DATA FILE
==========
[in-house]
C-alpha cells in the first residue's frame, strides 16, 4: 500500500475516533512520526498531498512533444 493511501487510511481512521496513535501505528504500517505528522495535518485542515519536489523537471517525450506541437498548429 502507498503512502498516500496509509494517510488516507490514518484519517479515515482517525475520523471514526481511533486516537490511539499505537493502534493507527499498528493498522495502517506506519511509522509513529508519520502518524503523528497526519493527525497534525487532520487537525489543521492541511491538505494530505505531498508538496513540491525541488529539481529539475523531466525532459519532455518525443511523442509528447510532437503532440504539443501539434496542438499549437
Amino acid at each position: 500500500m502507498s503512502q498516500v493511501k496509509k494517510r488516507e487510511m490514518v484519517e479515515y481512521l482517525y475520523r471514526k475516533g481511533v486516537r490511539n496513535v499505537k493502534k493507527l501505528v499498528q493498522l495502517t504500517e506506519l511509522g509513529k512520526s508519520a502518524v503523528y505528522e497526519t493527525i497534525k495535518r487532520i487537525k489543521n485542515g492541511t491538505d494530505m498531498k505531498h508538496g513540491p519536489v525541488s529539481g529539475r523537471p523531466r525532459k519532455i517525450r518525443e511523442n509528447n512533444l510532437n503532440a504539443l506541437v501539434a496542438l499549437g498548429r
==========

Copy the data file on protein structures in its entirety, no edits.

[in-house]
C-alpha cells in the first residue's frame, strides 16, 4: 500500500475516533512520526498531498512533444 493511501487510511481512521496513535501505528504500517505528522495535518485542515519536489523537471517525450506541437498548429 502507498503512502498516500496509509494517510488516507490514518484519517479515515482517525475520523471514526481511533486516537490511539499505537493502534493507527499498528493498522495502517506506519511509522509513529508519520502518524503523528497526519493527525497534525487532520487537525489543521492541511491538505494530505505531498508538496513540491525541488529539481529539475523531466525532459519532455518525443511523442509528447510532437503532440504539443501539434496542438499549437
Amino acid at each position: 500500500m502507498s503512502q498516500v493511501k496509509k494517510r488516507e487510511m490514518v484519517e479515515y481512521l482517525y475520523r471514526k475516533g481511533v486516537r490511539n496513535v499505537k493502534k493507527l501505528v499498528q493498522l495502517t504500517e506506519l511509522g509513529k512520526s508519520a502518524v503523528y505528522e497526519t493527525i497534525k495535518r487532520i487537525k489543521n485542515g492541511t491538505d494530505m498531498k505531498h508538496g513540491p519536489v525541488s529539481g529539475r523537471p523531466r525532459k519532455i517525450r518525443e511523442n509528447n512533444l510532437n503532440a504539443l506541437v501539434a496542438l499549437g498548429r